Eagle-eyed readers will have spotted that this is my first column since Royal Ascot. Doe-eyed readers (of which there are probably fewer than the number of world-class footballers with a UK passport) might be asking why.
Have I been on holiday? Have I been indisposed? Have I been ill? Have I fallen out with racing (fat chance).
The answer to all is no. My only credible answer is that, like many fanatical punters over the past few weeks, I have been immersed, nay submerged, by the sheer volume of sport, including racing, that has been thrust in our faces.
Once every four years, the World Cup always disrupts schedules. On top of the Brazilian extravaganza has been piled the annual ritual of Wimbledon fortnight, not to mention Test cricket. And while I am not a disciple of the Tour De France, however hard the ‘Racing Post’ try to ram it down my throat, I fully accept the impact it made on its sojourn in this country.
The sporting congestion came to a head a week last Sunday when fallout from the World Cup quarter-finals collided head-on with the men’s final at Wimbledon, the British Grand Prix at Silverstone and Le Tour in Yorkshire.
Thanfkully, racing saw sense and did not even attempt to compete on such a playing field. Modest fare at Ayr and Market Rasen passed by even the most ardent of fans.
But, as if to make up for the shortfall, we were bombarded with meetings on the Saturday just past. Frantic fare from four top tracks on the same afternoon that required hours of head-spinning form-study beforehand and proved impossible,as it unfolded, to properly digest in real time.
The whole caboodle adds up to a logjam that exposes the task racing faces in atttracting support and interest at the height of summer.
All sports are chasing the same sporting pound. And all racecourses are keen to maximise the appeal of their major meetings by racing on a Saturday when the biggest audience is available.
However, can racing cope, and is racing happy about it?
The three barometers of merit currently in vogue are: racecourse attendances, TV viewing figures and bookmakers’ turnover.
The bookies are adamant. Overloading one day with so many big races turns off punters, affects betting turnover and so damages the levy, which is at the heart of racing’s finances.
However, it’s hard to envisage changes to the schedule, if only because attendances are standing up remarkably well. After huge, increased crowds at Epsom’s Derby meeting and Royal Ascot, almost 100,000 racegoers flocked to last Saturday’s big four meetings.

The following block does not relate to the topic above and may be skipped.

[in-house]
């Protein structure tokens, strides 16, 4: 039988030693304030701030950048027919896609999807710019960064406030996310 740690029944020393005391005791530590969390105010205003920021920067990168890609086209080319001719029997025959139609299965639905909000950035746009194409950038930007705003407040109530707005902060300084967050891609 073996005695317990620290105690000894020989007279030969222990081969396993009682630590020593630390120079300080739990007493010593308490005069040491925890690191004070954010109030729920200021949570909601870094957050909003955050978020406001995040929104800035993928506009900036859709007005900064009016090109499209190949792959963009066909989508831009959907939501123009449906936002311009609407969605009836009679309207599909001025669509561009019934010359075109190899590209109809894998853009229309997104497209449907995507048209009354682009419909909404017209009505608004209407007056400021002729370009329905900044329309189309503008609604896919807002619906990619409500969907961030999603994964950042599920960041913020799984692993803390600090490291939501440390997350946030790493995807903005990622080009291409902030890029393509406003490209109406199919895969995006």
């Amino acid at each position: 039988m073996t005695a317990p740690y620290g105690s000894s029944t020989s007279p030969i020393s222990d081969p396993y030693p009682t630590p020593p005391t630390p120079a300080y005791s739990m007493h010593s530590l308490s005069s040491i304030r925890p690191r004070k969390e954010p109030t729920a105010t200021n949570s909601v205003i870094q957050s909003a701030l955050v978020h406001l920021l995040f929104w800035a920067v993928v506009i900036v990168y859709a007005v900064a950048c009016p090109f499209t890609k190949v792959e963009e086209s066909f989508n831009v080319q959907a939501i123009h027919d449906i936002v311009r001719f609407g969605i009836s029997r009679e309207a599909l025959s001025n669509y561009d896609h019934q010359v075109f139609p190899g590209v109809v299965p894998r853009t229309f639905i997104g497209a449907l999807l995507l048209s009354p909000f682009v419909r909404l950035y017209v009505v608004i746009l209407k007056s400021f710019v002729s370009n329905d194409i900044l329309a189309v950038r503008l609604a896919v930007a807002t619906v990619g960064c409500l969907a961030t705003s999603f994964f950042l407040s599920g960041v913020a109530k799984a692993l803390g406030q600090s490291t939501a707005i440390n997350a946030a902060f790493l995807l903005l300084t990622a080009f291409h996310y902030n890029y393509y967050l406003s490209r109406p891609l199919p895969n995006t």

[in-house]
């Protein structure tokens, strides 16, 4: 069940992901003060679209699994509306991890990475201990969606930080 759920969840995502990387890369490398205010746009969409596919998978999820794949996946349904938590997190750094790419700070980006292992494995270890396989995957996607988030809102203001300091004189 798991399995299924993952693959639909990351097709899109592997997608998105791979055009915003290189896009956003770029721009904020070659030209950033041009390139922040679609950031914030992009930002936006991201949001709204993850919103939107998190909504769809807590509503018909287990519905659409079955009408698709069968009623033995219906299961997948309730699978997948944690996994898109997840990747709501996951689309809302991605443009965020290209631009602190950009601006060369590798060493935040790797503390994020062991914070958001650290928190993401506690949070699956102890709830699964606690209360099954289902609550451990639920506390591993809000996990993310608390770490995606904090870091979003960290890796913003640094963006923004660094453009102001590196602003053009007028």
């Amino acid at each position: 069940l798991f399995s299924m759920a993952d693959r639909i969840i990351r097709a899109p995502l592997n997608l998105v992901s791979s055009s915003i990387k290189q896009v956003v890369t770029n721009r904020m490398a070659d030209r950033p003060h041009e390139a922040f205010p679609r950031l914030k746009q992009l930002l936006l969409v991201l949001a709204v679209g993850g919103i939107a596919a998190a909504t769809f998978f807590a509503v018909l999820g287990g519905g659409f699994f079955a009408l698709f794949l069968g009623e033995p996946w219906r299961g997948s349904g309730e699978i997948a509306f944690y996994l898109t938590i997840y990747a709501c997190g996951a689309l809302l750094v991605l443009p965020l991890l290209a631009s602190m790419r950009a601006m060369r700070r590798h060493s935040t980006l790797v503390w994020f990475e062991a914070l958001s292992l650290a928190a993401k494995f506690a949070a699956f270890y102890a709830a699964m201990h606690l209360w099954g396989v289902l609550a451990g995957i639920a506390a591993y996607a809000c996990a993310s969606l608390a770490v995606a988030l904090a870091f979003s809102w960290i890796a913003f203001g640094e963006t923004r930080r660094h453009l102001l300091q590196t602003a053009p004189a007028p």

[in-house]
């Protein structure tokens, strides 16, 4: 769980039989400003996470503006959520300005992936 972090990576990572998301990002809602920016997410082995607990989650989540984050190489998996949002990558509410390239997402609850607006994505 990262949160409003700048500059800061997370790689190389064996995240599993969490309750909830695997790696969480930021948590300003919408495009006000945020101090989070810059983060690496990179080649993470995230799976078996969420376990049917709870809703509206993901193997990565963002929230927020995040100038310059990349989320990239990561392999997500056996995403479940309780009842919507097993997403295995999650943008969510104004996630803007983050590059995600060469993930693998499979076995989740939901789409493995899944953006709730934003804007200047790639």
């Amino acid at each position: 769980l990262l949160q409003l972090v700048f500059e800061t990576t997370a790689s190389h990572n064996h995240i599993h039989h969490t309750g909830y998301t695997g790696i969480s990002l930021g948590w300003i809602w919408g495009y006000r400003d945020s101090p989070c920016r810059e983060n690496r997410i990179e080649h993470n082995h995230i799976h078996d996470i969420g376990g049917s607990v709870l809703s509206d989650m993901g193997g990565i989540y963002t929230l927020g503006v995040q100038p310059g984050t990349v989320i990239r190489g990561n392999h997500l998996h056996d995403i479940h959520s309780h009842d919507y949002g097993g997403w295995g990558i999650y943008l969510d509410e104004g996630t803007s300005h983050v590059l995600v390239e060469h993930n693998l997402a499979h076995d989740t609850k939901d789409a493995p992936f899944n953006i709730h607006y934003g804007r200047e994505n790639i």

Given that more than 38,000 were at York and almost 33,000 at Chester, it’s unlikely either of those tracks would be persuaded to move their cards to ease the overload.
Ascot’s gate of 16,381 was actually sub-par, but any attempts to persuade them to switch dates are hamstrung by the fact that it sits neatly between the Royal showpiece and its prestigious King George meeting.
Curiously, the smallest crowd was at for the premier card at Newmarket, whose decision to move its three-day July Festival from midweek to end-of-week was largely responsible for the controversy in the first place. Just over 12,000 were at HQ -- to complete an aggregate attendance of 35,852 over the three days.
That figure is barely 1,900 higher than 2005, the year the meeting lost its Tuesday-to-Thursday status. Few racegoers deny it lost much of its unique charm at the same time -- yet Newmarket officials remain determined to resist a U-turn, insisting its flagship race, the July Cup, needs to be run on the most commercially attractive day of the week.
As for TV viewing figures, the agenda remains so distorted and disfigured, it is barely worth debating. The insistence on ignoring lifestyle changes imposed by the digital revolution and focusing on total number of viewers, rather than audience share, triggered farcical criticism of the Irish Derby earlier this month.
The great race’s very future was held up to ridicule, even though as many as 15% of the total TV audience watched. That was double the audience-share for the Epsom Derby -- even though the race coincided with Brazil playing in a World Cup match, shown live by the BBC!
Epsom was clearly not fazed by the figures because it is now considering copy-catting The Curragh by staging its Classic in the early evening in a bid to boost the TV audience.
However, the bookies are not happy with that because the race would clash next year with the final of football’s Champions League. And there must be a danger that putting the race back would affect attendance figures too.
The meeting attracts racing fans from all over the country, yet the logistics of travelling to and from Epsom Downs are a challenge at the best of times -- never mind at a time of the day and night when the public transport operators are unlikely to be as flexible and accommodating as they are in mid-afternoon.
If all this sounds to you a gargantuan mess crying out for leadership, you’re probably right. Sadly, the British Horseracing Authority (BHA) does not have sufficient control over the fixture-list to intervene unless it can persuade the courses to compromise.
Just as in the row over the re-naming of the Stewards’ Cup at Glorious Goodwood, the BHA can show its teeth but, unlike Luis Suarez, it cannot deliver a bite.
Perhaps then we should turn to 32Red, castigated as a villain more wretched than World Cup worm Suarez himself, if we want to extract the sport from its congestion minefield.
The online casino company faced the awesome obstacles of erasing 174 years of tradition, of incurring the wrath of racing professionals and connoisseurs nationwide and of removing that crucial thread of identity that keeps punters connected to big races, big racedays. But still, somehow, it got a racecourse to budge from its stance!
It also got racing united! In condemnation yes, but united!